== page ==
March Madness, MS Awareness, and Medical Anniversaries
March is a month full of anniversaries, celebrations, and awareness galore. Some worth celebrating, some worth acknowledging, and some worth forgetting.
Twelve years ago on the second Tuesday of March, I woke up with my eyesight fading. I was losing field of vision and colors were becoming dull and faded. Starting with my own eye doctor, I visited three doctors, each with a slightly different specialty involving the eyes, in three different cities...all in one day.
It was the third doctor, a neuro-opthalmologist, who told me that I was going blind in my right eye. My vision had been getting worse and worse throughout the day. Sure enough by the next morning, the right side of my world was a wall of gray. This would be my first serious experience with multiple sclerosis in the form of optic neuritis. But even then I was not “aware” of the disease. My vision returned about two months later, but I still have residual damage.
Eight years ago on the last Thursday of March, I visited my primary care doctor and complained that my “hands didn’t feel right.” I was worried that I might be developing lupus like my mother. He ran some blood tests. Results: ANA was negative, RF was 5.3, TSH was 3.2, and SED rate was 31. I was fine, he said. Three years later, I would eventually be diagnosed with rheumatoid arthritis.
Four years ago on the third Tuesday of March, two of my beautiful cats, Musette and Pippin, were born in the home of one of my piano students. However, I was busy fighting a major MS relapse which was taking away the strength in my legs. I could not rise from a seated position without some serious pushing and pulling. My thighs were simply spectators. My SED rate was 20 and my C-reactive protein was the highest it’s ever been at 13. I was definitely much too aware of my MS at that time.
This year on the first Tuesday of March, I was honored to be the official blogger of the 21st Annual National MS Society Public Policy Conference in Washington, D.C. After two days of educational and inspiring sessions, more than 325 MS Activists took our message to Capitol Hill asking lawmakers to support the Lifespan Respite Care Program and to increase funding for MS research.
Being able to visit our Representatives and Senators was thrilling. Speaking with their Legislative Assistants was also an honor. A final request to lawmakers was for them to join the Congressional Multiple Sclerosis Caucus. As a result, the Caucus grew by 15 members. There will now be increased awareness of issues affecting persons living with MS, chronic disease, and disability year round in Washington, D.C.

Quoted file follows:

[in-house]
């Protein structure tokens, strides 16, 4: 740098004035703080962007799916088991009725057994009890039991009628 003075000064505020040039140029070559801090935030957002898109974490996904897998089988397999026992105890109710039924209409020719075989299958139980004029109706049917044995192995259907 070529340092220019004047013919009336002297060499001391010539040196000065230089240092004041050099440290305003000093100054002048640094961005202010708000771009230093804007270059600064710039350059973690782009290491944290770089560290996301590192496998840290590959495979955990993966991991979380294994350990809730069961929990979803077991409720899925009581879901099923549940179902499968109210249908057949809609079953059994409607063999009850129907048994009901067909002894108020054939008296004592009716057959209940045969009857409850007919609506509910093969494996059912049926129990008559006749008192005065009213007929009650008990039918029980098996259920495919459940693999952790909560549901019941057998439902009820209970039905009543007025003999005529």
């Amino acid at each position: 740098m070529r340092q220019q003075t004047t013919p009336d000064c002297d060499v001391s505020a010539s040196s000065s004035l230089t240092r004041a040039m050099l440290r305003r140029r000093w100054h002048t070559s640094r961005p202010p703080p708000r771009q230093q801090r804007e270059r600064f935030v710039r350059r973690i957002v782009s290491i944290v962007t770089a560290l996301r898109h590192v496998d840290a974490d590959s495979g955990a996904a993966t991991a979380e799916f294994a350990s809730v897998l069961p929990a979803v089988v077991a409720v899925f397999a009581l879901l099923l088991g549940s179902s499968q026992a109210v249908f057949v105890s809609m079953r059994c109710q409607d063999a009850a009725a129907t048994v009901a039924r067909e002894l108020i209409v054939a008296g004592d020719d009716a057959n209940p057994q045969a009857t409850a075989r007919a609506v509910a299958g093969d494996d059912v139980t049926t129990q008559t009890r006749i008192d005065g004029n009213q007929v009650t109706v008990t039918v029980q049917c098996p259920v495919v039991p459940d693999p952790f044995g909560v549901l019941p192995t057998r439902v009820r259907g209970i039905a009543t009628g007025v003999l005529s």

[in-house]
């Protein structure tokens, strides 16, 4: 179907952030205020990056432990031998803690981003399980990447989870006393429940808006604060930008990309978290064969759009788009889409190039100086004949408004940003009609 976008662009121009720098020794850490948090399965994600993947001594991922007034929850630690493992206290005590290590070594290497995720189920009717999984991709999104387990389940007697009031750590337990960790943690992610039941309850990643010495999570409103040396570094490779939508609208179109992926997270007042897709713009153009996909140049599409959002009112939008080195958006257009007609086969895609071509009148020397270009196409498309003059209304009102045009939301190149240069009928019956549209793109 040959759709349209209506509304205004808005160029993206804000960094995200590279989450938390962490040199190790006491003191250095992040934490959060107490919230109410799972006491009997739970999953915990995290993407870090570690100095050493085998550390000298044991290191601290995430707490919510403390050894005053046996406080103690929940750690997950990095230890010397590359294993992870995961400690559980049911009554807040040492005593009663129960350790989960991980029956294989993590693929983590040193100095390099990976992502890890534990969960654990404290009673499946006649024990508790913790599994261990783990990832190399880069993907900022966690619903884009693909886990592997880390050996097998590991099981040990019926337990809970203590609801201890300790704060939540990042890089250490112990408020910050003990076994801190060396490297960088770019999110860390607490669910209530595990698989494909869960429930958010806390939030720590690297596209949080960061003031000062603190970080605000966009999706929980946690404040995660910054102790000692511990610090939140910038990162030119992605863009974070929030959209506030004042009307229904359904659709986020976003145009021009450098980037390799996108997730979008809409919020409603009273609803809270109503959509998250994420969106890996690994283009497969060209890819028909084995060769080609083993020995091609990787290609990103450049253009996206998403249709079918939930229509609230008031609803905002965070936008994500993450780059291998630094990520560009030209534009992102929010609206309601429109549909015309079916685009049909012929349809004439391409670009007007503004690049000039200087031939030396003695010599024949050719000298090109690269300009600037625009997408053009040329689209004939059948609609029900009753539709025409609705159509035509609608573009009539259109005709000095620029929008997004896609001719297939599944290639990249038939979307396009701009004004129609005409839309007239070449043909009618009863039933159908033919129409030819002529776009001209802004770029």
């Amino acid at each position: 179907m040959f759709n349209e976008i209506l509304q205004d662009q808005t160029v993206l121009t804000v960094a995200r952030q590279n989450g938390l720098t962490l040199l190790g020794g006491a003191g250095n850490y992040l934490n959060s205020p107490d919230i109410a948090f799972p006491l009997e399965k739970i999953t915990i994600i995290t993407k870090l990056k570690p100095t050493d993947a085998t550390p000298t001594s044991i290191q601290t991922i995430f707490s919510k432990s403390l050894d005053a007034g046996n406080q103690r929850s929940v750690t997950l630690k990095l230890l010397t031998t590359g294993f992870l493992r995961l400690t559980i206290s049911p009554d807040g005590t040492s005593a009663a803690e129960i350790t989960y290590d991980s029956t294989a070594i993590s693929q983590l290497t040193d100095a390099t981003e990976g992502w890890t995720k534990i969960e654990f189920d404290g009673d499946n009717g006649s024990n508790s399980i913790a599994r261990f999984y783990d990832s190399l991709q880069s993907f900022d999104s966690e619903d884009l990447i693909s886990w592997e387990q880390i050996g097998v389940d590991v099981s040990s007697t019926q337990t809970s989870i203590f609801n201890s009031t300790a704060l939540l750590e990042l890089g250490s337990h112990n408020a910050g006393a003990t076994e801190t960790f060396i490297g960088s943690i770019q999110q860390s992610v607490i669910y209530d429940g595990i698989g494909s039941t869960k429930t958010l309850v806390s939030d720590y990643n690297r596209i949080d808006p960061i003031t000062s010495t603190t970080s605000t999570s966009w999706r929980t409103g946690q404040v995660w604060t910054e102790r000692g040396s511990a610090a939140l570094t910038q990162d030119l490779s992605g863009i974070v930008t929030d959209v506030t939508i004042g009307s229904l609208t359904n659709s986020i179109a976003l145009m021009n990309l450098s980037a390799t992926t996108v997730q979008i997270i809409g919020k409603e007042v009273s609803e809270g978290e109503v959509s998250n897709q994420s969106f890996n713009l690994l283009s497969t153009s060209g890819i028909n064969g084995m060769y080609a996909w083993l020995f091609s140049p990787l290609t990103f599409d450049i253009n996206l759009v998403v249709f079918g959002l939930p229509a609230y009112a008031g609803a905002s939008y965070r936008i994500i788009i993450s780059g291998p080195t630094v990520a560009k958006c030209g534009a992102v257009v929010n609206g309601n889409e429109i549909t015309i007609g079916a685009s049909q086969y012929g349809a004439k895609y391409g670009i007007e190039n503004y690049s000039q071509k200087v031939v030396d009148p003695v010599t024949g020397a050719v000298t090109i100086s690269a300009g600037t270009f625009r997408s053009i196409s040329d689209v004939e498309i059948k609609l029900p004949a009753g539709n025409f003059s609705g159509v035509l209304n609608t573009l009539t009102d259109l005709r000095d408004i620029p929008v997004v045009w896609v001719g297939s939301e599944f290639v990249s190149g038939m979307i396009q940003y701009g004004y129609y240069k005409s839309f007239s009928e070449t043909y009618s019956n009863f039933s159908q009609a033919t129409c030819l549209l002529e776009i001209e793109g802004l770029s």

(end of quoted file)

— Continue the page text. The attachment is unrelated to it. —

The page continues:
Each year at the public policy conference, the National MS Society recognizes elected officials who work to improve the lives of people affected by multiple sclerosis and continue to support the Society and its policy priorities. U.S. Representative Barbara Lee (CA-9), an instrumental member of the Congressional MS Caucus and author of the first-ever annual Congressional Resolution honoring MS Awareness Week, was recognized as the Society’s 2011 Representative of the Year.
Representative Lee authored the Adult Day Achievement Center Enhancement Act (H.R. 883) and has been a vocal supporter of increased MS research at the National Institutes of Health (NIH) and through the Congressionally Directed Medical Research Program (CDMRP). Having a personal connection to MS, Representative Lee spoke on the Congressional floor to raise awareness of the issues facing African Americans living with MS. Her presentation and acceptance speech at the conference were inspiring.
This year National MS Awareness Week is March 12-18, 2012. And, the entire month of March is deemed MS Awareness and Education Month by the Multiple Sclerosis Foundation. If you look at the profiles of my friends on Facebook, you will see lots of orange.
Orange is the awareness color of MS. Go Orange!
This year in May, not March unfortunately, we will celebrate the first annual Autoimmune Arthritis Awareness Day on May 20, 2012. Did you know that purple and blue are the awareness colors for RA?
Tomorrow is St. Patrick’s Day. I’m a bit Irish in the ancestors. Perhaps I should dress up in a rainbow of colors - orange, green, purple and blue - in honor of my health and heritage. That would surely garner some attention and that’s what awareness weeks and days are all about - getting people’s attention!
So what do you do to help spread awareness of your disease? The more we talk about living with MS or RA or depression, the more we can educate others.